The novel coronavirus continues its rampage across the globe. It remains highly infectious and can still cause severe illness and death in a vulnerable population. A couple of months ago, I said that a vaccine remains our best hope to combat this pandemic. So, are we any closer to developing a vaccine for Covid-19?

In order to facilitate the rapid development of a vaccine, the U.S. government initiated “Operation Warp Speed,” pledging $10 billion in partnership with pharmaceutical companies. The goal was to approve and provide 300 million doses of a safe and effective vaccine by January 2021.

First, let’s refresh our knowledge of how vaccines work. Vaccines act by using a weakened or killed version of the pathogen to simulate the infection in the host and initiate an immune response so that the body remembers how to fight when actually infected by that pathogen. Vaccination as a public health tool dates back to 1796 when Edward Jenner developed a vaccine for smallpox. Since then, vaccines have become an indispensable public health tool by helping eradicate many deadly infectious diseases.

The premise behind developing a vaccine for Covid-19 is similar — use a weakened version of the coronavirus to mount an immune response. However, some vaccines in development are using a protein portion or a small fragment of the virus, while others are using the genetic code, RNA, of the virus. Finally, some vaccine candidates are using a different virus as a vector to transfer protein into the host cell. But regardless of the technology used, the goal with a vaccine for Covid-19 is to mount an efficient immune response and to do so safely.

Development of any vaccine is a laborious process, and it can usually take up to 10 years to develop a safe and effective vaccine for an infectious disease. However, with the ongoing pandemic, we do not have 10 years to wait. This has led to easement of regulations, fast tracking of clinical trials and use of emergency use authorizations to hasten the development process. The vaccine candidates still have to go through a clinical trial process, which is usually in three phases. Phase one is done on a small number of people to find the right dose. Phase two is done in a larger group of human volunteers to assess production of an immune response. Phase three is the final phase of the clinical study where it is ensured that the vaccine is safe and effective for the general population.

While there are more than 150 vaccines in development across the world, perhaps the vaccine candidate closest to fruition is the one by Moderna. This vaccine uses messenger RNA, or mRNA, to make a particular protein inside the host cells. The host’s immune system is then stimulated in response to this protein. So when the actual coronavirus infects the host, the body is ready to fight it. This technology is unique and has never been used for any approved human vaccine. This vaccine is currently in phase three trials and is nearing its recruitment goal of 30,000 healthy human volunteers (U.S. participants), and will then deliver 500 million doses per year beginning in early 2021.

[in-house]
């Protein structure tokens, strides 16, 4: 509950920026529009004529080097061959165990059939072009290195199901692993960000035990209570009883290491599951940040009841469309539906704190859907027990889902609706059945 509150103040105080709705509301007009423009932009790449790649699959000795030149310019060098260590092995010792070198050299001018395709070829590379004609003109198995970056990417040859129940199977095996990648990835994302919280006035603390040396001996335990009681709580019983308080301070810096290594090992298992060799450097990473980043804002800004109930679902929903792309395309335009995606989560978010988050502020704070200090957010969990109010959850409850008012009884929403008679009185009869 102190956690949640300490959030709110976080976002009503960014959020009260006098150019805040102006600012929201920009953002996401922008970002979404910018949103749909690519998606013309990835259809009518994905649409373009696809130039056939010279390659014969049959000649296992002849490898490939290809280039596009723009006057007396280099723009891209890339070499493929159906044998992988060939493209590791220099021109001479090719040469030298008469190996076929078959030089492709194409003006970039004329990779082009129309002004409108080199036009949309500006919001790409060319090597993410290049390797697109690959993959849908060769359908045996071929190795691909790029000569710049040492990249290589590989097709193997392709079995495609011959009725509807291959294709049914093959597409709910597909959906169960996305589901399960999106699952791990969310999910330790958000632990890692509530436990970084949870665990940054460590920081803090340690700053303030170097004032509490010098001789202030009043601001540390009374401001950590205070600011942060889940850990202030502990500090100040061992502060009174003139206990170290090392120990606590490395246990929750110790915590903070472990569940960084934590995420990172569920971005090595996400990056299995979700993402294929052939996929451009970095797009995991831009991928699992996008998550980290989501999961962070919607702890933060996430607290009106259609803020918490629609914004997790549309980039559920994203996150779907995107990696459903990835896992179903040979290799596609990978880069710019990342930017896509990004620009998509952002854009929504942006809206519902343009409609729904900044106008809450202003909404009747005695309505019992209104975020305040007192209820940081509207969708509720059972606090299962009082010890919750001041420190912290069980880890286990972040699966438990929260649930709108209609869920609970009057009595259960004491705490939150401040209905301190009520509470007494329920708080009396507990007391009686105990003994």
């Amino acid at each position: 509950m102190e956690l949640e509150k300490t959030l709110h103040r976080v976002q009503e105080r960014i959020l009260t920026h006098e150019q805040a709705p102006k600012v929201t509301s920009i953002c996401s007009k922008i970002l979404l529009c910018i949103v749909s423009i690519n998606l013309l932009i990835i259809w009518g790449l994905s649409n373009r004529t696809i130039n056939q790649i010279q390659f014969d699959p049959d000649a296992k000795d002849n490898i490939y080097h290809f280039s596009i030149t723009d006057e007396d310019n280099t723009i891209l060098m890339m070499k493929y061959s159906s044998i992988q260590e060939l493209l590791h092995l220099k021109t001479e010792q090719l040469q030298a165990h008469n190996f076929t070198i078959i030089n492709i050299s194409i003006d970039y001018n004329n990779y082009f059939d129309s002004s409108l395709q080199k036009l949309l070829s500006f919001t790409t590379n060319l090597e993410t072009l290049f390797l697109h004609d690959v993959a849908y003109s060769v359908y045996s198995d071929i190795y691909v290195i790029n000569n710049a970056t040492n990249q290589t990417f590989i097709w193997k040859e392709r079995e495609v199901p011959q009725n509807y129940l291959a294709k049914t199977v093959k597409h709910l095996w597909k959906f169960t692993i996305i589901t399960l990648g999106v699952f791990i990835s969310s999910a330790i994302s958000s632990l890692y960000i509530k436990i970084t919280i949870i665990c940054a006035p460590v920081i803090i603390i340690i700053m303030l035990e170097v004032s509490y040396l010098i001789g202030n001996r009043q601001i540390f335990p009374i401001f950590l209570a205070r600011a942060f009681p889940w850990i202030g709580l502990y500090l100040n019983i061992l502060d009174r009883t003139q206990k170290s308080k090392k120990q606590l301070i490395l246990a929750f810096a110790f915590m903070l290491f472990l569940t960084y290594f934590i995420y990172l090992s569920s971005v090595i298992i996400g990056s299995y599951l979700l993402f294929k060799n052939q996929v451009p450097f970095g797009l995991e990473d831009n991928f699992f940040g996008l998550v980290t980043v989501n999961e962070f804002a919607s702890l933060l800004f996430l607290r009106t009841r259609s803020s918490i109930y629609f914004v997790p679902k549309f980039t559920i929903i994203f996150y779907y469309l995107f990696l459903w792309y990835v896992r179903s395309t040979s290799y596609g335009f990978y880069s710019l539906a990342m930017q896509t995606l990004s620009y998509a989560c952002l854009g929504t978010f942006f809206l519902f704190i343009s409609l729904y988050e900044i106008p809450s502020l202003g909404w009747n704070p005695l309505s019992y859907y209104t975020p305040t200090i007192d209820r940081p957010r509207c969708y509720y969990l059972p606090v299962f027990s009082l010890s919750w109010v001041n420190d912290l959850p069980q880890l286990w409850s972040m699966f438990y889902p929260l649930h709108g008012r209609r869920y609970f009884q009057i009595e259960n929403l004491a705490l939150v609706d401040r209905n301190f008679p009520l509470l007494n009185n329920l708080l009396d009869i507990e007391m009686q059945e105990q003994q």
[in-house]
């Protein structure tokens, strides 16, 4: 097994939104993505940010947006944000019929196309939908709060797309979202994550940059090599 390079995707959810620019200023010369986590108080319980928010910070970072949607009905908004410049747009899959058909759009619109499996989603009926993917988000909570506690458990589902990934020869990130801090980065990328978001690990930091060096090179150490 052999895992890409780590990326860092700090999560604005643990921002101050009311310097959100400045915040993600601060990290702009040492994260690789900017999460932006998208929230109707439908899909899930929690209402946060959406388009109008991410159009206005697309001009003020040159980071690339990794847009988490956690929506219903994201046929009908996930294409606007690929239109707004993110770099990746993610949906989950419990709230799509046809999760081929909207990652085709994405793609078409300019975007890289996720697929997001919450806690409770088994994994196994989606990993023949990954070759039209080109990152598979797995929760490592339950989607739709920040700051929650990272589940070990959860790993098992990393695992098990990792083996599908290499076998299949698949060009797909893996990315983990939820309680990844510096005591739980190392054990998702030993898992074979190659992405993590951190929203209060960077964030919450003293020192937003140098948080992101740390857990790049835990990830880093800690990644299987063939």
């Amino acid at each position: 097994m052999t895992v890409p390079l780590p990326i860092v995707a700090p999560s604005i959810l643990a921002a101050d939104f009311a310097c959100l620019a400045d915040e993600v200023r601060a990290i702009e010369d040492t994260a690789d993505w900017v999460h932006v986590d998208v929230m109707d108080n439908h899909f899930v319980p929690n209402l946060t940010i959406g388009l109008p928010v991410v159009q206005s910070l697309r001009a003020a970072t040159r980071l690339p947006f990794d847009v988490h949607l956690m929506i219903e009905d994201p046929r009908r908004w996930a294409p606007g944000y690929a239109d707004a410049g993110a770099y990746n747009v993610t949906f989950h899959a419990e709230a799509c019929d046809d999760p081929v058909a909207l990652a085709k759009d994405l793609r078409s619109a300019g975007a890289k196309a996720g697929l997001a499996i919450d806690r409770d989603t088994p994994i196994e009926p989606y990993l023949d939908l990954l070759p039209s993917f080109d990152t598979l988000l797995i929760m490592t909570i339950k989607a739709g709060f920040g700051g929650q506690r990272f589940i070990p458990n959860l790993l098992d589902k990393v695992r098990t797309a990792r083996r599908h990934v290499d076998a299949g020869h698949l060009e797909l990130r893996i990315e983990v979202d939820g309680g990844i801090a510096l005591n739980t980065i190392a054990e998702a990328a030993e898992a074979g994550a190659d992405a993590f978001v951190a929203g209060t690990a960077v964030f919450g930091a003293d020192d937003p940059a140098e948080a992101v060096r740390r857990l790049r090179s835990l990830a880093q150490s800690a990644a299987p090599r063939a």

Pfizer is also developing a mRNA vaccine based on similar technology as above, and plans to have the vaccine approved for use by December. It will then be ready for mass distribution.

The University of Oxford, in collaboration with AstraZeneca, is developing a vaccine which uses a different virus (adenovirus) as a vector to deliver the coronavirus spike protein into host cells. Preliminary results from this vaccine so far show a strong immune response including production of antibodies and a T-cell response.

Then there are two vaccines in development by Chinese biopharmaceutical companies that are using an unactivated version of the coronavirus in the vaccine. This version of the virus is killed, so it can no longer produce infection but hopefully will induce an immune response.

Finally, a Russian company is also developing a viral vector vaccine using adenovirus. Despite the fact that it is still in phase one trials, Russia recently cleared this vaccine for widespread use but it lacks safety and efficacy data.

It is only a matter of time before we have a vaccine for Covid-19. But the question remains — how effective will it be, and will it be safe? I am confident in our scientists’ ability to provide a safe vaccine — we can lean on decades of vaccinology experience for that. However, it remains to be seen how effective and durable the immunity will be because, so far, the novel coronavirus has proven to be highly virulent and adaptable, and may just have another trick up its sleeve.

Sucharu Chris Prakash, MD is Medical Director, Texas Oncology, and Principal Investigator, US Oncology Research.

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